Hiding assets during a divorce is illegal and unethical, but it does happen. Obviously if you are at the point of going through a divorce, there may be other concerns that have led you to a point where you no longer trust your partner, and you may be asking yourself ‘how do I know if my partner is being honest about their finances?’
One or other of you may have had more control over the finances within your marriage, and it is quite common in this modern era of internet banking for people to report lower assets and income and state much greater outgoings whilst going through the divorce process so that they are left in a better financial situation after settlement.
Individuals may hide money in numerous ways; having many bank accounts, paying down mortgages and credit card balances, placing possessions or investments in safety deposit boxes under a relative or friend’s name, paying ‘expenses’ that do not exist, or tying up money in businesses in various ways or in offshore accounts.
Are there discrepancies between the lifestyle that you and your ex partner were living and the working patterns or income that you know about? What other anomalies have you noticed or are you confused about? Discussing these fully with your divorce lawyer will allow you to look into possible actions to take the matter further. You may want to do a bit of digging yourself to see if you can unearth any details.
If you have had discussions with your divorce lawyer and they feel that the assets that appear hidden are worth investigating, they may suggest the use of specialised financial forensics, whose job it is to track down secret bank accounts and their assets.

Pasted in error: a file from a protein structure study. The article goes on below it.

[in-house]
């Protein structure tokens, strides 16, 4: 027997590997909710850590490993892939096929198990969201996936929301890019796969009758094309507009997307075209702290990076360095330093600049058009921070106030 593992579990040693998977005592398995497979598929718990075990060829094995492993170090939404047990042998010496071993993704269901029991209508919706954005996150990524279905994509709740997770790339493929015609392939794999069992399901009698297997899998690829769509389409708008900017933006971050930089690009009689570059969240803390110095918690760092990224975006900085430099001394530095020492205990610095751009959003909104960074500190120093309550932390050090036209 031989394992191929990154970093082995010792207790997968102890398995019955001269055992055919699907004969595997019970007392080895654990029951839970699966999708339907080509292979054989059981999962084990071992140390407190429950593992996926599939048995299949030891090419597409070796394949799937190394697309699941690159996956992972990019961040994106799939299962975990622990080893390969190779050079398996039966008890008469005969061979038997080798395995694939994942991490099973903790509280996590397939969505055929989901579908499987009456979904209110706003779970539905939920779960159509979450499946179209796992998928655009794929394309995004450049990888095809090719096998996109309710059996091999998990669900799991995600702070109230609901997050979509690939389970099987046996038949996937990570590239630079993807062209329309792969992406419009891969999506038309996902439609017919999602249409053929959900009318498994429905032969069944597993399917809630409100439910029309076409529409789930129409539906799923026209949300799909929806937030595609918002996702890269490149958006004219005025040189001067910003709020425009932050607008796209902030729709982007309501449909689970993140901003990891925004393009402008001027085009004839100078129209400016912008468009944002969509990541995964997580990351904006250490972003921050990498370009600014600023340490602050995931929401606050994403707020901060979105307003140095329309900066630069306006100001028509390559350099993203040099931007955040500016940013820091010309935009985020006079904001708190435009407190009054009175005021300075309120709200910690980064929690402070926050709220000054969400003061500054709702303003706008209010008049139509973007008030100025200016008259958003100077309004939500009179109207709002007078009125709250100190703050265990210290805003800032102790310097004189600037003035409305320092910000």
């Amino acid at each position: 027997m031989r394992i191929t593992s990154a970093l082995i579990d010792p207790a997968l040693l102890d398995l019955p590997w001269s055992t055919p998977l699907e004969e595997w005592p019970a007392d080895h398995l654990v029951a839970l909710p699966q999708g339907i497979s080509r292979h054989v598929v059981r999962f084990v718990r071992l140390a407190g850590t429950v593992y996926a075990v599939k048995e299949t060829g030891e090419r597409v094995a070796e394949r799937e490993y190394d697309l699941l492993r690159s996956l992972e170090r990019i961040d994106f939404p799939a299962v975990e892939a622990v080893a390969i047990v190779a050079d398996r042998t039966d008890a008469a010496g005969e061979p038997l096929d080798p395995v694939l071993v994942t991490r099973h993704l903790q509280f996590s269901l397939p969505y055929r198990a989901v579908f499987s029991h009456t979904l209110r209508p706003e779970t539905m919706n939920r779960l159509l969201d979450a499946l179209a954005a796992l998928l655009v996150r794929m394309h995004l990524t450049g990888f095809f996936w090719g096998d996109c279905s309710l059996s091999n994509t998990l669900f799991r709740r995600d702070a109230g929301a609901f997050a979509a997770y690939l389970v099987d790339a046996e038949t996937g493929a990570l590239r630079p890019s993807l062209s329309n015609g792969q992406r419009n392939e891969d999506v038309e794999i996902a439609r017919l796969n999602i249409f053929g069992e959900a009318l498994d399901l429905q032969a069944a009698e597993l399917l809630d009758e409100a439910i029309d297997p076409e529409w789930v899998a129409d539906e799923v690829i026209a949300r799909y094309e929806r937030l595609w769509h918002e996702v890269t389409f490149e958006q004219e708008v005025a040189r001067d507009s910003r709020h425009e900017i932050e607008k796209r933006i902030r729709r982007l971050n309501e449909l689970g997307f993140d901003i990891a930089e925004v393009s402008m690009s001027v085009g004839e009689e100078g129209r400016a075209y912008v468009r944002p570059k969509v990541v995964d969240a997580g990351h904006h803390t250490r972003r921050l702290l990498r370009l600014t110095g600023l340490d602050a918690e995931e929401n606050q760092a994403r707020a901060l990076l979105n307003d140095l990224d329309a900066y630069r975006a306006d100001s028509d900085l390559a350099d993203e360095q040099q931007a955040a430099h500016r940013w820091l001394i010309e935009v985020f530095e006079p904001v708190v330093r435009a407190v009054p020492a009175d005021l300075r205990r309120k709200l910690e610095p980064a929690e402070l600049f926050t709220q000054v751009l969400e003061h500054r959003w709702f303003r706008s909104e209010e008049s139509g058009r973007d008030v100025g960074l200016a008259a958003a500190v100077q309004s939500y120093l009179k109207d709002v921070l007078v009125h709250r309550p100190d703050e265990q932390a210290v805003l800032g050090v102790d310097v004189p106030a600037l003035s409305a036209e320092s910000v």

They use all available resources to track down any assets, money, property, anything financial that someone has tried to hide. The trained specialist will gather a lot of additional information about you and your ex partner’s lifestyle from you before proceeding with their investigations.
A non exhaustive list of information they will investigate is; Income Tax returns, Savings accounts and money market funds, Account statements and cancelled cheques, Lifestyle analysis, Cash flow procedures in a business, Credit card receipts for purchases, Credit reports for credit card accounts that are open but may not be in current use, Insurance statements for cash value of insurance policies, Bank statements to analyse deposit of cash and cheques, cashpoint withdrawals and to whom cheques are written, Off shore accounts, Loan Applications and Personal Net worth Statements at Banks, Public Records Check, Local Level Searches….and so on.
For the majority of divorce cases, the assets are fairly easily traced, with the input of financial forensics, and it has to be weighed up whether the assets are worth the additional expense of these highly trained professionals and the extra time it will cost you in your divorce. In all cases it has been proved that it is far better to be completely honest with your ex partner.
While it may be difficult to bring to light unreported income and hidden assets, clues can be found which are very meaningful to a trained eye, and can open the facts for fair final property settlements.